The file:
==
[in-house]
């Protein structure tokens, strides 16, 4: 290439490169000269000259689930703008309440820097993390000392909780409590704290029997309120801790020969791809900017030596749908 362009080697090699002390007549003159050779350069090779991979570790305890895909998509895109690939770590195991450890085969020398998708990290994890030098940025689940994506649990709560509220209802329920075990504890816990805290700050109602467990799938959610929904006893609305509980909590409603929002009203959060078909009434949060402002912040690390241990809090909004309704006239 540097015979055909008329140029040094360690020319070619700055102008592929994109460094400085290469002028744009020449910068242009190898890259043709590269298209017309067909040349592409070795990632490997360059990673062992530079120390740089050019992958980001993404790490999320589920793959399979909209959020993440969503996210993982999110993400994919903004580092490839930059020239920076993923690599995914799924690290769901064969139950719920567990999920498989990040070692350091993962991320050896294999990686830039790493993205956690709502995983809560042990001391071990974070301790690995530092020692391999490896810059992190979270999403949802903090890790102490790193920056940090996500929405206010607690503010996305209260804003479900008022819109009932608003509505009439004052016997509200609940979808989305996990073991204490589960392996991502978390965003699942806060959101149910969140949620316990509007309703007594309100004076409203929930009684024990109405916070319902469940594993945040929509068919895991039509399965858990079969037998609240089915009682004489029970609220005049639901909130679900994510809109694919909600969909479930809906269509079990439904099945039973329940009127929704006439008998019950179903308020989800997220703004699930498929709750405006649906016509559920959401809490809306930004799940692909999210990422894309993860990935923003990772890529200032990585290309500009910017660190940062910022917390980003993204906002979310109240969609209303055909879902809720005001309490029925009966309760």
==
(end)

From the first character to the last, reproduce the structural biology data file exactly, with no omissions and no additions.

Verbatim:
[in-house]
């Protein structure tokens, strides 16, 4: 290439490169000269000259689930703008309440820097993390000392909780409590704290029997309120801790020969791809900017030596749908 362009080697090699002390007549003159050779350069090779991979570790305890895909998509895109690939770590195991450890085969020398998708990290994890030098940025689940994506649990709560509220209802329920075990504890816990805290700050109602467990799938959610929904006893609305509980909590409603929002009203959060078909009434949060402002912040690390241990809090909004309704006239 540097015979055909008329140029040094360690020319070619700055102008592929994109460094400085290469002028744009020449910068242009190898890259043709590269298209017309067909040349592409070795990632490997360059990673062992530079120390740089050019992958980001993404790490999320589920793959399979909209959020993440969503996210993982999110993400994919903004580092490839930059020239920076993923690599995914799924690290769901064969139950719920567990999920498989990040070692350091993962991320050896294999990686830039790493993205956690709502995983809560042990001391071990974070301790690995530092020692391999490896810059992190979270999403949802903090890790102490790193920056940090996500929405206010607690503010996305209260804003479900008022819109009932608003509505009439004052016997509200609940979808989305996990073991204490589960392996991502978390965003699942806060959101149910969140949620316990509007309703007594309100004076409203929930009684024990109405916070319902469940594993945040929509068919895991039509399965858990079969037998609240089915009682004489029970609220005049639901909130679900994510809109694919909600969909479930809906269509079990439904099945039973329940009127929704006439008998019950179903308020989800997220703004699930498929709750405006649906016509559920959401809490809306930004799940692909999210990422894309993860990935923003990772890529200032990585290309500009910017660190940062910022917390980003993204906002979310109240969609209303055909879902809720005001309490029925009966309760």